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 Category:  General Fiction
  Posted: November 21, 2017      Views: 236
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I live in The Middle of Nowhere, Australia. I share my little piece of the Earth with one extraordinarily patient female of my species and a mini zoo consisting of Shetland ponies, alpacas, sheep, goats, a dog and a variable population of feral cats, - more...

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Chapter 13 of the book Miscellaneous stories
Submission for Not a Flash in the Pan writing group
"The Dishevelled Man" by CD Richards

The dishevelled man plodded slowly along the Darlinghurst street. He didn't stop to look at the endless parade of terraced houses, some of which dated back almost to the days of the Rum Rebellion. His eyes firmly fixed on the ground, taking in the shimmering heat radiating from the concrete and the ubiquitous cockroaches scurrying hurriedly about their daily business. He paused for a moment, setting his plastic shopping bag down on the pavement. Ignoring the mocking taunts of the children in the house with the freshly-painted green balustrade, he withdrew a crumpled handkerchief from his pocket and wiped the perspiration from his brow. Repocketing the cloth, he picked up the shopping and continued on his way.

Con Stellios, the proprietor of the corner store from which the man had just purchased a loaf of bread, a litre of milk and the daily paper, wondered about the unkempt looking customer. With his unruly salt-and-pepper hair, his white stubble, and sun-bronzed face with its deep lines, he could be anywhere from mid-fifties to late-sixties. The shopkeeper was also intrigued at the man's ill-fitting suit that looked like it had been bought from the local Op Shop. It appeared totally out of place with the tattered white Adidas runners with the cracked blue stripes. In itself, not so unusual, but he couldn't help observing that the man drew a fat bundle of large-denomination notes from his pocket before peeling off a fifty to pay for his purchase.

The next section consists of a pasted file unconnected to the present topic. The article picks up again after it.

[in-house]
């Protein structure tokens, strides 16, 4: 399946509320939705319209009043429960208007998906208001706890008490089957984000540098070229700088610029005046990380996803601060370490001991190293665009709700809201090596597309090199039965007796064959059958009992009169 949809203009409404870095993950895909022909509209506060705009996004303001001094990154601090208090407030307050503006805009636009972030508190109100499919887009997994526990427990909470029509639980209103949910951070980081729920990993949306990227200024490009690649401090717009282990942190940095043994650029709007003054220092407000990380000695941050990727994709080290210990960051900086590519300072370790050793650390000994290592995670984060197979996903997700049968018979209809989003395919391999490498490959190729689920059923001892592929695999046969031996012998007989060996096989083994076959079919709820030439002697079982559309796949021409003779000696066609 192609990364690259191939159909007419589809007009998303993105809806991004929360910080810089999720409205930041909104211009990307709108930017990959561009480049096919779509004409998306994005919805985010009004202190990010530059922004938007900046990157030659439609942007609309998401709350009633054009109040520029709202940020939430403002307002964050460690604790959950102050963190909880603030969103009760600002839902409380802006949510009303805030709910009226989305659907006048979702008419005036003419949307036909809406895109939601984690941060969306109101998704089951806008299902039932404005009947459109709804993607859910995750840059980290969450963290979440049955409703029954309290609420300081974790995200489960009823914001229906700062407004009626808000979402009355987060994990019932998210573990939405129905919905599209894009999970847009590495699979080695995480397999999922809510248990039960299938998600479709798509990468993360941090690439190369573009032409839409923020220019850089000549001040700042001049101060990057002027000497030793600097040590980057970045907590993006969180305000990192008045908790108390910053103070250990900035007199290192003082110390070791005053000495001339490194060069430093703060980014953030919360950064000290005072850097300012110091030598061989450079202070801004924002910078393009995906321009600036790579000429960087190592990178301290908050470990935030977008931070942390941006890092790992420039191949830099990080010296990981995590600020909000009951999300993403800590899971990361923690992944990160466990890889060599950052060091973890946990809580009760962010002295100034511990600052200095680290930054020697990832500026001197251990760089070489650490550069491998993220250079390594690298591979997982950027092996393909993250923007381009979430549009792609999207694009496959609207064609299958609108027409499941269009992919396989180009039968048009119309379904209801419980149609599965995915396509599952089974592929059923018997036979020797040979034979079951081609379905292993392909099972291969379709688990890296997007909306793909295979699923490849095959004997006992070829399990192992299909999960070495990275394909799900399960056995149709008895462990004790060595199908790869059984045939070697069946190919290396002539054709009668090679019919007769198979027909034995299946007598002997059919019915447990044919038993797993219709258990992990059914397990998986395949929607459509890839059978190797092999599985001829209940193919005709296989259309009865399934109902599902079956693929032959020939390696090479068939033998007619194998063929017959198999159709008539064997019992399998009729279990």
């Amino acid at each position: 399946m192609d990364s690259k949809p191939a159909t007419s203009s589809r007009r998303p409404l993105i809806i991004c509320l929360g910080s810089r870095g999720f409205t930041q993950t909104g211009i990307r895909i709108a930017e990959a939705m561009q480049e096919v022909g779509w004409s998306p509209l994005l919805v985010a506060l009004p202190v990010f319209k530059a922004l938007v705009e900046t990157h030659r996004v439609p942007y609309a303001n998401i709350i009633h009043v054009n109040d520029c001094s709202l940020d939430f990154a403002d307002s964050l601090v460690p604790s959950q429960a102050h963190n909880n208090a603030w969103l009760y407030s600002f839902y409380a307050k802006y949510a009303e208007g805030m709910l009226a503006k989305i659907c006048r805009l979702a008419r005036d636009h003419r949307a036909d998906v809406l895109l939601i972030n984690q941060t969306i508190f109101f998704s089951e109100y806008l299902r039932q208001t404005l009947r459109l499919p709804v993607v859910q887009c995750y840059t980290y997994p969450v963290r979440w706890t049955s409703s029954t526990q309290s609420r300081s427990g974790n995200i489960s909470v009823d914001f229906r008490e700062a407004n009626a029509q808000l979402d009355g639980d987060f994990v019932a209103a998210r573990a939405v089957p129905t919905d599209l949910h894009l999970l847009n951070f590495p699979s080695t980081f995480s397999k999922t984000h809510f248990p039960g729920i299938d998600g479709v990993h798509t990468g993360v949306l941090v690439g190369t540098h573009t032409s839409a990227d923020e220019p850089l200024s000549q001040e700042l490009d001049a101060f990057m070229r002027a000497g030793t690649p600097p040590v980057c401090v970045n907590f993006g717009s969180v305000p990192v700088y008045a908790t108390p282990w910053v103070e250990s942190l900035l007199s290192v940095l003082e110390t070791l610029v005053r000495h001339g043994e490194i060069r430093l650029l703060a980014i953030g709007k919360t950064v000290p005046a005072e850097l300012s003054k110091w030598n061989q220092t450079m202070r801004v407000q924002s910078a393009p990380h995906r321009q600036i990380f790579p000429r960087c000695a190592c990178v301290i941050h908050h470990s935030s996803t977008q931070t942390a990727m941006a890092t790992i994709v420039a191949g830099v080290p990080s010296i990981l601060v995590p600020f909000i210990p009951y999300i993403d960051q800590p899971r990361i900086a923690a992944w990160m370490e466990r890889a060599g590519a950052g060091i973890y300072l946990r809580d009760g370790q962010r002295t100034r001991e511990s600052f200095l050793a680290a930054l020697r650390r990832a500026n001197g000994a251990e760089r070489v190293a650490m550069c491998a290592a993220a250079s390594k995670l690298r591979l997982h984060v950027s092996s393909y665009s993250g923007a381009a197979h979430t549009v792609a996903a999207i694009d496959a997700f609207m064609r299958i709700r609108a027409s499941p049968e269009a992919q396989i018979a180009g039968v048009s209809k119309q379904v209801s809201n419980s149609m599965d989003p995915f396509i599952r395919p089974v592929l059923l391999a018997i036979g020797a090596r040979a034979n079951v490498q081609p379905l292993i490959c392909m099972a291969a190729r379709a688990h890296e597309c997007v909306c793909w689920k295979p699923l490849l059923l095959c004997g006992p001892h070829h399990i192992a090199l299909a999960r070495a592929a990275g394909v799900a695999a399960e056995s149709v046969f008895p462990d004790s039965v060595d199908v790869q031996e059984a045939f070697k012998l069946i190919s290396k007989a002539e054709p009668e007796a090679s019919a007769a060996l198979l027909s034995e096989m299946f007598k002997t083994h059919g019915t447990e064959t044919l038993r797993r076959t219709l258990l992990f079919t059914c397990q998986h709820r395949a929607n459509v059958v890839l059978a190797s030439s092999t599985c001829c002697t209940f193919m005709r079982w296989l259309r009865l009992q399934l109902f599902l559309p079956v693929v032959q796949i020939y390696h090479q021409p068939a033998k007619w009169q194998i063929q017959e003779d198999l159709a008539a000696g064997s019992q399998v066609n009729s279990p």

A couple of houses before the corner, the man stopped and opened the wrought-iron gate of an unobtrusive-looking single-story property, making his way along the red concrete path and up the front steps onto the verandah. Removing the keys from his pocket, he opened the door and stepped inside. Upon reaching the kitchen, he set the shopping bag on the bench. The bread was placed into the bread-keeper, and the milk into a yellowing Westinghouse fridge. The man removed the newspaper before opening the cupboard under the sink to add the plastic bag to the growing collection. Filling the old-style, stove-top kettle, he fetched an ornate china cup and saucer, into which he placed an Earl Grey Breakfast tea bag.

When the brewing process was complete, he proceeded, with cup and saucer in one hand, and newspaper in the other, into the living room. Settling in his Jason recliner, the man glanced around the room. Few people would have picked the painting illuminated by the orange glow of the standard lamp as an Arthur Streeton original. But while they might not have thought his choice in art remarkable, they would more than likely have taken a second look at the collection of newspaper clippings which were taped to the far wall of this cosy little room. "Lindfield mother of three still missing -- police fear the worst," read one. "No clues in Sarah Bryant case," announced a headline from the Daily Telegraph. "Have you seen this woman?" enquired another.

The man took a sip from the steaming cup, and then, removing his reading glasses from his top pocket, unfolded the morning paper.

Story of the Month contest entry

The book continues with A long way from Durham Town. We will provide a link to it when you review this below.

Author Notes
This is for the "character building" prompt.

Photo: Maksym Kozlenko, Creative Commons 3.0 licence.
Pays one point and 2 member cents.

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